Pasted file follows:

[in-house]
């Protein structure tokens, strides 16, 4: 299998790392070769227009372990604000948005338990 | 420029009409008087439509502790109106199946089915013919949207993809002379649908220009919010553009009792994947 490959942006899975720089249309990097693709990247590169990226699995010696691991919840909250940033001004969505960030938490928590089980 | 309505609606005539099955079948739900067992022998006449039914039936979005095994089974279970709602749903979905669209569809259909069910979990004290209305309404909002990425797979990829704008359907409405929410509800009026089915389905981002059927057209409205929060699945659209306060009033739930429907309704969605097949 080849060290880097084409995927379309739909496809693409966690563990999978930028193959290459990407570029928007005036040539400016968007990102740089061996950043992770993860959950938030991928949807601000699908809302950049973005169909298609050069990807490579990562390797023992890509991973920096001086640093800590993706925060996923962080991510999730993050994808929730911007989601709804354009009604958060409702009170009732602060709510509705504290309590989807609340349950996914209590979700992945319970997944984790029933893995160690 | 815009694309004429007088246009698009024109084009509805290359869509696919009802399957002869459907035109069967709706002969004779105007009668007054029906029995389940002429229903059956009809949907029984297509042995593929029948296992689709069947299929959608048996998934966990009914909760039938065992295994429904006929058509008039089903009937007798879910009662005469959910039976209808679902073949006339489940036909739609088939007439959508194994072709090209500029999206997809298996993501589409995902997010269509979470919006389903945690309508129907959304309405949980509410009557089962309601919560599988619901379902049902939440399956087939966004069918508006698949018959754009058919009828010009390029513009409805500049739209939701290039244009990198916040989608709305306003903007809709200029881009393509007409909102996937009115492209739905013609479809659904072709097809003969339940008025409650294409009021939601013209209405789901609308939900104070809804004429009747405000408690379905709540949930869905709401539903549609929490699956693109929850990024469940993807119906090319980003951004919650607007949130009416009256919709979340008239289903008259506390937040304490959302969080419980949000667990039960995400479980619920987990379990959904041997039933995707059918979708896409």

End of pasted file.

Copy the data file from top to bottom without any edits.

[in-house]
């Protein structure tokens, strides 16, 4: 299998790392070769227009372990604000948005338990 | 420029009409008087439509502790109106199946089915013919949207993809002379649908220009919010553009009792994947 490959942006899975720089249309990097693709990247590169990226699995010696691991919840909250940033001004969505960030938490928590089980 | 309505609606005539099955079948739900067992022998006449039914039936979005095994089974279970709602749903979905669209569809259909069910979990004290209305309404909002990425797979990829704008359907409405929410509800009026089915389905981002059927057209409205929060699945659209306060009033739930429907309704969605097949 080849060290880097084409995927379309739909496809693409966690563990999978930028193959290459990407570029928007005036040539400016968007990102740089061996950043992770993860959950938030991928949807601000699908809302950049973005169909298609050069990807490579990562390797023992890509991973920096001086640093800590993706925060996923962080991510999730993050994808929730911007989601709804354009009604958060409702009170009732602060709510509705504290309590989807609340349950996914209590979700992945319970997944984790029933893995160690 | 815009694309004429007088246009698009024109084009509805290359869509696919009802399957002869459907035109069967709706002969004779105007009668007054029906029995389940002429229903059956009809949907029984297509042995593929029948296992689709069947299929959608048996998934966990009914909760039938065992295994429904006929058509008039089903009937007798879910009662005469959910039976209808679902073949006339489940036909739609088939007439959508194994072709090209500029999206997809298996993501589409995902997010269509979470919006389903945690309508129907959304309405949980509410009557089962309601919560599988619901379902049902939440399956087939966004069918508006698949018959754009058919009828010009390029513009409805500049739209939701290039244009990198916040989608709305306003903007809709200029881009393509007409909102996937009115492209739905013609479809659904072709097809003969339940008025409650294409009021939601013209209405789901609308939900104070809804004429009747405000408690379905709540949930869905709401539903549609929490699956693109929850990024469940993807119906090319980003951004919650607007949130009416009256919709979340008239289903008259506390937040304490959302969080419980949000667990039960995400479980619920987990379990959904041997039933995707059918979708896409």